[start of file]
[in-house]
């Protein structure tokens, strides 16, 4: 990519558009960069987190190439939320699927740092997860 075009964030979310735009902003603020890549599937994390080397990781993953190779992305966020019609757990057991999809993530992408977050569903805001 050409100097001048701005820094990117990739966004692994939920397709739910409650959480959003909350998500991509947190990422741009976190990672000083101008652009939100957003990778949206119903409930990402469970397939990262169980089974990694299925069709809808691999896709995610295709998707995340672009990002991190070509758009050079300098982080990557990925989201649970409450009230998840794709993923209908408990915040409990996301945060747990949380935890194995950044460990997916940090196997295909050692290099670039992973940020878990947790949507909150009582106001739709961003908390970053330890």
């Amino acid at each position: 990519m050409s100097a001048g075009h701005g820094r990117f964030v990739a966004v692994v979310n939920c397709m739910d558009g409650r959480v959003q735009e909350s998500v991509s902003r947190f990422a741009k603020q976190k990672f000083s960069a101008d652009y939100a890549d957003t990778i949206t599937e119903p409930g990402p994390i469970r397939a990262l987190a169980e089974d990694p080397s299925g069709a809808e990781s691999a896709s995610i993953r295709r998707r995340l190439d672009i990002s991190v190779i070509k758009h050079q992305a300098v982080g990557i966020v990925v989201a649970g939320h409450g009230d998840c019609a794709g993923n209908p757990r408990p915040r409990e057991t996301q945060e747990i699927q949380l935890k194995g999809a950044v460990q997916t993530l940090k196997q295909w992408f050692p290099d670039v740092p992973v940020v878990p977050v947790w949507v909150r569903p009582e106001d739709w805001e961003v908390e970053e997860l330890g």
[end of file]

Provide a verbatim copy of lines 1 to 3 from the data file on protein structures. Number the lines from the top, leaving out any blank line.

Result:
[in-house]
């Protein structure tokens, strides 16, 4: 990519558009960069987190190439939320699927740092997860 075009964030979310735009902003603020890549599937994390080397990781993953190779992305966020019609757990057991999809993530992408977050569903805001 050409100097001048701005820094990117990739966004692994939920397709739910409650959480959003909350998500991509947190990422741009976190990672000083101008652009939100957003990778949206119903409930990402469970397939990262169980089974990694299925069709809808691999896709995610295709998707995340672009990002991190070509758009050079300098982080990557990925989201649970409450009230998840794709993923209908408990915040409990996301945060747990949380935890194995950044460990997916940090196997295909050692290099670039992973940020878990947790949507909150009582106001739709961003908390970053330890």
């Amino acid at each position: 990519m050409s100097a001048g075009h701005g820094r990117f964030v990739a966004v692994v979310n939920c397709m739910d558009g409650r959480v959003q735009e909350s998500v991509s902003r947190f990422a741009k603020q976190k990672f000083s960069a101008d652009y939100a890549d957003t990778i949206t599937e119903p409930g990402p994390i469970r397939a990262l987190a169980e089974d990694p080397s299925g069709a809808e990781s691999a896709s995610i993953r295709r998707r995340l190439d672009i990002s991190v190779i070509k758009h050079q992305a300098v982080g990557i966020v990925v989201a649970g939320h409450g009230d998840c019609a794709g993923n209908p757990r408990p915040r409990e057991t996301q945060e747990i699927q949380l935890k194995g999809a950044v460990q997916t993530l940090k196997q295909w992408f050692p290099d670039v740092p992973v940020v878990p977050v947790w949507v909150r569903p009582e106001d739709w805001e961003v908390e970053e997860l330890g």